The MSCI’s broadest index of Asia-Pacific shares outside Japan added 0.7 percent, rose for a third day in a row, led by a 1.7 percent gain in its technology sector. The index has risen 4 percent so far this year.
Asian shares have been on an uptrend as risks from the euro zone debt crisis the U.S. fiscal crisis abated and signs of tepid recovery emerged in major economies including China. Corporate earnings have also been generally positive.
“A shift to cyclical from defensives has come to a full circle and investors are now looking at sector-specific factors within an asset class, selecting those with a tight supply/demand outlook,” said Naohiro Niimura, a partner at research and consulting firm Market Risk Advisory.
News of possible fresh mergers boosted U.S. stocks on Tuesday, pinning the benchmark Standard & Poor’s 500 Index near a five-year high, while a stronger-than-expected rise in the German ZEW investor sentiment index to a three-year high supported European stocks.
Australian shares rose 0.4 percent, extending a rally that has taken the market to 4-1/2 year highs, with financials and retailers supporting prices. The Australian market has risen nearly 10 percent this year.
“There’s a few good earnings reports but I think it’s this hunt for yield that continues to push our market higher,” Weston said. “I think that’s keeping the support; the market doesn’t want to go down and you just don’t want to be missing out.”
South Korean shares outperformed with a 1.5 percent jump to hit a one-month high, as foreigners stepped up buying and a pause in the yen’s falling trend soothed sentiment.
“The KOSPI had decoupled with global equities in January because of currency moves and foreign selling. But this is changing with the pace of currency changes easing,” Shawn Oh, an analyst at Daishin Securities, said of Seoul shares.
Positive growth in Southeast Asia has drawn foreign investors, keeping regional stocks robust. The Philippines stock market extended gains to a record high while Bangkok’s SET index hit a fresh 18-year high.
The rise in equities weighed on assets perceived as safe-haven, such U.S. Treasuries and gold on Tuesday. Spot gold inched up 0.2 percent to $1,607.94 an ounce, but hovered near a six-month low hit the day before.
London copper climbed 0.6 percent to $8,095 a tonne, off Tuesday’s three-week lows.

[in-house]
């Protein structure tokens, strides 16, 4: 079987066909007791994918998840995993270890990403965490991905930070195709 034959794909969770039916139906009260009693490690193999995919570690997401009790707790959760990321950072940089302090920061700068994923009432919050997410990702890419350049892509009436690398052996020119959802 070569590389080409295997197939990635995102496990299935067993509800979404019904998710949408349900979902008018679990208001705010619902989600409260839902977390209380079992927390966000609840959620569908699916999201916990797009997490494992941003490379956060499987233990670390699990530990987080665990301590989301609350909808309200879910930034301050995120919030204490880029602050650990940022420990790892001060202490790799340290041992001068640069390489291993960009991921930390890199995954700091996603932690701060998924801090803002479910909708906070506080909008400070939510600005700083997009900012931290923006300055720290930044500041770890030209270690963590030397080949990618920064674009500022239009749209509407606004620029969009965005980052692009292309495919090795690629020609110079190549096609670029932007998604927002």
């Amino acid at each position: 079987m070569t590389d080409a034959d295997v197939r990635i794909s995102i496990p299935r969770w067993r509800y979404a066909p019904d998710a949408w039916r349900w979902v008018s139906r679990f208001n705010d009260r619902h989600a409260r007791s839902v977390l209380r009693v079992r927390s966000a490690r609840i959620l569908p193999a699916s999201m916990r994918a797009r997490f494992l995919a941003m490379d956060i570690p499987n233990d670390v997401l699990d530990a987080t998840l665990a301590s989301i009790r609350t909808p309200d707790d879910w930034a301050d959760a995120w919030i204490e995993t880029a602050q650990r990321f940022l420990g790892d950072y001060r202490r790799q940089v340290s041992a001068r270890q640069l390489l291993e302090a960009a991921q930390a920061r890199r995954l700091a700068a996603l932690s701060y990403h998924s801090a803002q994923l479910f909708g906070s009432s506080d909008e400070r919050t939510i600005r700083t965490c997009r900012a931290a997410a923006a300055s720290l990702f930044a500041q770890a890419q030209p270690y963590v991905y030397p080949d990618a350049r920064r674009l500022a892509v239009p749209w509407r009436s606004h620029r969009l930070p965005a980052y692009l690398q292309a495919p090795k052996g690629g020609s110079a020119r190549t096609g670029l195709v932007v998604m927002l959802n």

Tokyo’s Nikkei stock average added 0.7 percent, after touching a 52-month high.
The yen remained jittery, swinging in narrow ranges on concerns Japan may not be able to pursue as strong a reflationary policy mix as previously thought.
A week-long delay in the government nominating a new Bank of Japan governor fuelled talk of friction between the prime minister and the finance minister over who should run a central bank charged with taking bold action to reignite the economy.
The dollar eased 0.1 percent to 93.49 yen, still near its highest since May 2010 of 94.465 hit on Feb 11.
The euro was up 0.1 percent to 125.36 yen. It touched a peak since April 2010 of 127.71 yen on Feb 6.
Sterling was under pressure on growing speculation the UK could soon lose its prized triple-A credit rating. Sterling traded at $1.5444, having plumbed a seven-month low at $1.5414 in New York.
“Markets continued to consolidate while reallocation trades helped risky assets to outperform and the USD to come under some pressure,” said Sebastien Galy, strategist at Societe Generale, said in a note to clients.
“Fears regarding the UK are steadily rising, reinforcing a bearish tendency…We remain short GBP, CHF, JPY and AUD,” he said, adding that the market will use any bearish excuse to sell the yen.
Japan logged its biggest monthly trade deficit on record in January, underscoring the country’s deteriorating trade balances and accenting the yen’s weak fundamental trend.
Investors remained wary of the possible U.S. federal spending cuts and outcome of the upcoming Italian election, limiting losses in sovereign bonds.
The ZEW report was a positive sign ahead of the more important euro zone flash PMIs on Thursday and Germany’s IFO business sentiment on Friday, said Vassili Serebriakov, a strategist at BNP Paribas.
U.S. crude steadied around $96.70 a barrel but Brent eased 0.2 percent to $117.34.